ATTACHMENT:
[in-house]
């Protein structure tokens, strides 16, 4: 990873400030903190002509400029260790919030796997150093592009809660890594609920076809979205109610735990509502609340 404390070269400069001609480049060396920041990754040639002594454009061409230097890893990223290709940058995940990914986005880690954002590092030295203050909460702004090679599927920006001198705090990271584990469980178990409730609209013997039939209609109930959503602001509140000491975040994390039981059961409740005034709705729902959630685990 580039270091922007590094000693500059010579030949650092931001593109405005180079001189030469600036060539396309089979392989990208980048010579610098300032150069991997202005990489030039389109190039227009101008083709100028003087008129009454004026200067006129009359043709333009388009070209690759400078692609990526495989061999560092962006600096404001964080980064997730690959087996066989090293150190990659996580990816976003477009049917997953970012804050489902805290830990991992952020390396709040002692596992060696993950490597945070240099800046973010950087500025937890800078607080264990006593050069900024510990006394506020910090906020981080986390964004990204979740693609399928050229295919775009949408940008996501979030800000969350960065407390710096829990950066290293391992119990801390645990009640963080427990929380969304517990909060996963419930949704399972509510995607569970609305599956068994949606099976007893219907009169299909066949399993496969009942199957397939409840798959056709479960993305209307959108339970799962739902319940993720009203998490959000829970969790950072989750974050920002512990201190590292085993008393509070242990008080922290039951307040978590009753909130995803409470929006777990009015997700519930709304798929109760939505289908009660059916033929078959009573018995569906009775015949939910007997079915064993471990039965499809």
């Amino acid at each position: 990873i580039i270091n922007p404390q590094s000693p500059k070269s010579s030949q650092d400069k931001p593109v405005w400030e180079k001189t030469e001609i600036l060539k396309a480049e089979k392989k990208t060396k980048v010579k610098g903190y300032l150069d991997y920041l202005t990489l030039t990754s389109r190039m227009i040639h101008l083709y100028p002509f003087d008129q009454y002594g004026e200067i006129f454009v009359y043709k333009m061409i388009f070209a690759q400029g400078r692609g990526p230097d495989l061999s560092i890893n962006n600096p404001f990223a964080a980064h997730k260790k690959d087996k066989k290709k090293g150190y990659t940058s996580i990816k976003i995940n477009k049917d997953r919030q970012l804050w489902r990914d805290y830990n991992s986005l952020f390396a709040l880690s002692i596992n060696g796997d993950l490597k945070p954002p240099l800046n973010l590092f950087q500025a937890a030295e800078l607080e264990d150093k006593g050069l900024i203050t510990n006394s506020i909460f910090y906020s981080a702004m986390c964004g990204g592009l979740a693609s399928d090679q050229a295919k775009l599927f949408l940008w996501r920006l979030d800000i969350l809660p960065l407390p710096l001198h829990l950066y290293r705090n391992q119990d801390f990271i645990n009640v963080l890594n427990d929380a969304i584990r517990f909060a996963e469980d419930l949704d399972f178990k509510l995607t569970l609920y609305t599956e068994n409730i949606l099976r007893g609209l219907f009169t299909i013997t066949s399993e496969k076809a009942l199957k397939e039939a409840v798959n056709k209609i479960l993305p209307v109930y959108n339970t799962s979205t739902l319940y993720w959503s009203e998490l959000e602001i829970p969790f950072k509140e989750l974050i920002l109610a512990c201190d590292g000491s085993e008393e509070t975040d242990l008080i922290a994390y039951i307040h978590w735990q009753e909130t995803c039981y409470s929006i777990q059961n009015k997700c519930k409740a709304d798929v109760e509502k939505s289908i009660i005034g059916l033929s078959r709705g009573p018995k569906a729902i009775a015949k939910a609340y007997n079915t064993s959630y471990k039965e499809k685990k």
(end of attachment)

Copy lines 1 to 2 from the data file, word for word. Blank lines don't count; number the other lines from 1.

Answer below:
[in-house]
């Protein structure tokens, strides 16, 4: 990873400030903190002509400029260790919030796997150093592009809660890594609920076809979205109610735990509502609340 404390070269400069001609480049060396920041990754040639002594454009061409230097890893990223290709940058995940990914986005880690954002590092030295203050909460702004090679599927920006001198705090990271584990469980178990409730609209013997039939209609109930959503602001509140000491975040994390039981059961409740005034709705729902959630685990 580039270091922007590094000693500059010579030949650092931001593109405005180079001189030469600036060539396309089979392989990208980048010579610098300032150069991997202005990489030039389109190039227009101008083709100028003087008129009454004026200067006129009359043709333009388009070209690759400078692609990526495989061999560092962006600096404001964080980064997730690959087996066989090293150190990659996580990816976003477009049917997953970012804050489902805290830990991992952020390396709040002692596992060696993950490597945070240099800046973010950087500025937890800078607080264990006593050069900024510990006394506020910090906020981080986390964004990204979740693609399928050229295919775009949408940008996501979030800000969350960065407390710096829990950066290293391992119990801390645990009640963080427990929380969304517990909060996963419930949704399972509510995607569970609305599956068994949606099976007893219907009169299909066949399993496969009942199957397939409840798959056709479960993305209307959108339970799962739902319940993720009203998490959000829970969790950072989750974050920002512990201190590292085993008393509070242990008080922290039951307040978590009753909130995803409470929006777990009015997700519930709304798929109760939505289908009660059916033929078959009573018995569906009775015949939910007997079915064993471990039965499809």